In the broadest interpretation then, the message in the Judgment: "If the traveling stranger is firm and correct, there will be good fortune" can refer to not becoming entangled in the affairs of this world in which we wander -- an idea emphasized in the first line. Ritsema/Karcher state it explicitly -- defining our challenge as "mingling with others as a stranger whose identity comes from a distant center." This is good general advice for anyone seriously engaged in the Work, since the "distant center" ("God," or the Self) represents the essence we incarnated to serve.

We are strangers in this world, and the body is the tomb of the soul, and yet we must not seek to escape by self- murder; for we are the chattels of God who is our herdsman, and without his command we have no right to make our escape.
Pythagorean ethic

In more specific situations, the hexagram symbolizes a transitional phase. Lines two, three and four all depict "Inns" or temporary resting places (commonly experienced in dreams as images of hotels or motels). The symbolism is identical: the psyche is reflecting an interim situation during a state of Transition.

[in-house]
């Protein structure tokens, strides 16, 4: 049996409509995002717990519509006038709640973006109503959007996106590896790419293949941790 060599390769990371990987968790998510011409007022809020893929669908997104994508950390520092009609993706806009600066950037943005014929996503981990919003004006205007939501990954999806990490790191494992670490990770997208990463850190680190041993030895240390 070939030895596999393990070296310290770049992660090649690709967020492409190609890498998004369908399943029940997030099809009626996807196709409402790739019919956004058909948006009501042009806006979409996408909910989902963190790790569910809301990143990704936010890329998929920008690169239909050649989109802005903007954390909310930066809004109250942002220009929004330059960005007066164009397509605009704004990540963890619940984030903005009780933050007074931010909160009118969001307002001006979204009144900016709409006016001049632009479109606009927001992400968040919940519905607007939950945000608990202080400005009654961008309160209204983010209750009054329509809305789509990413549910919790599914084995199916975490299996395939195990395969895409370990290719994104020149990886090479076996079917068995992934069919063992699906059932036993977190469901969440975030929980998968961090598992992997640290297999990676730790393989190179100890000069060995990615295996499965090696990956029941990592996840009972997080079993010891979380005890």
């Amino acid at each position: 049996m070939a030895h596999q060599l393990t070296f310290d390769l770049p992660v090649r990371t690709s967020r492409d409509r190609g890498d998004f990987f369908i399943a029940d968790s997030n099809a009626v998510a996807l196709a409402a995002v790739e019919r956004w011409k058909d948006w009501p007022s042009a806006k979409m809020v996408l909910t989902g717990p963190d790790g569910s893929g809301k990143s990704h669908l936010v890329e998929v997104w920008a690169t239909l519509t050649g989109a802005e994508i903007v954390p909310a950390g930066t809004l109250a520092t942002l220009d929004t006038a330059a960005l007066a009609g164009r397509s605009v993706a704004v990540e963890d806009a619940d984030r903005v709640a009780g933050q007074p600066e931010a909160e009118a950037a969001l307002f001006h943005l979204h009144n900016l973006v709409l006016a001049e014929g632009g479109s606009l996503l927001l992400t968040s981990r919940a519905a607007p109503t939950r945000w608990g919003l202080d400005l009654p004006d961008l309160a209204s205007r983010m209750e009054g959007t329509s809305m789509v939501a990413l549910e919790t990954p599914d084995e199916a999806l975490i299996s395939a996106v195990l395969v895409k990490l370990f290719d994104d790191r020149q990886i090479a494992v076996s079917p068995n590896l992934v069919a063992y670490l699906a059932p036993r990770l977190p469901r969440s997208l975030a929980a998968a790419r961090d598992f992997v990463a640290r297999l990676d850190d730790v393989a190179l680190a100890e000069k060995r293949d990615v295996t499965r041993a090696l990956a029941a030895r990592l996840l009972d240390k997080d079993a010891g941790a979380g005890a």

By definition, a transition is fluid and not yet fixed. Depending upon the choices made, one can go in different directions. In terms of consciousness, it is obvious that the transition can be from a lower state of awareness to a higher one, or vice-versa. Because a transition is an opportunity for deliberate choice-making, the Confucian commentary concludes with: "Great is the time and great is the right course to be taken under these circumstances!"